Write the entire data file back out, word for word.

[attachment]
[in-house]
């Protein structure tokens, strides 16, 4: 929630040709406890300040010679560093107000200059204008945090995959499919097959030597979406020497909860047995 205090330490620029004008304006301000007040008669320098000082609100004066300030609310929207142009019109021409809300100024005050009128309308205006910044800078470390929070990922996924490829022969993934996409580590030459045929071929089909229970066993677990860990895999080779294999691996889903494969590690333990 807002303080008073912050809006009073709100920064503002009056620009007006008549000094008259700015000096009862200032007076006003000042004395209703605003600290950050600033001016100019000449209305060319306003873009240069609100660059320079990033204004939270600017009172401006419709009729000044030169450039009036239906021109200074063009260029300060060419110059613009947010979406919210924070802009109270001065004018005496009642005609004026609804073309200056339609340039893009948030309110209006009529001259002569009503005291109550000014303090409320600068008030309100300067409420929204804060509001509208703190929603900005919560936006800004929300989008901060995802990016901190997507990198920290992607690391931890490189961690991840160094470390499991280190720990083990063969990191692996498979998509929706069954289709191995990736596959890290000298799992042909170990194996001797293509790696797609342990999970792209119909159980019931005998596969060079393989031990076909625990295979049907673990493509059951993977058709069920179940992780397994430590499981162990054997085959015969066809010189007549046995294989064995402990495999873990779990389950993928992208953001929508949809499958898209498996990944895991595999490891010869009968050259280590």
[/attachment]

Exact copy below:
[in-house]
């Protein structure tokens, strides 16, 4: 929630040709406890300040010679560093107000200059204008945090995959499919097959030597979406020497909860047995 205090330490620029004008304006301000007040008669320098000082609100004066300030609310929207142009019109021409809300100024005050009128309308205006910044800078470390929070990922996924490829022969993934996409580590030459045929071929089909229970066993677990860990895999080779294999691996889903494969590690333990 807002303080008073912050809006009073709100920064503002009056620009007006008549000094008259700015000096009862200032007076006003000042004395209703605003600290950050600033001016100019000449209305060319306003873009240069609100660059320079990033204004939270600017009172401006419709009729000044030169450039009036239906021109200074063009260029300060060419110059613009947010979406919210924070802009109270001065004018005496009642005609004026609804073309200056339609340039893009948030309110209006009529001259002569009503005291109550000014303090409320600068008030309100300067409420929204804060509001509208703190929603900005919560936006800004929300989008901060995802990016901190997507990198920290992607690391931890490189961690991840160094470390499991280190720990083990063969990191692996498979998509929706069954289709191995990736596959890290000298799992042909170990194996001797293509790696797609342990999970792209119909159980019931005998596969060079393989031990076909625990295979049907673990493509059951993977058709069920179940992780397994430590499981162990054997085959015969066809010189007549046995294989064995402990495999873990779990389950993928992208953001929508949809499958898209498996990944895991595999490891010869009968050259280590």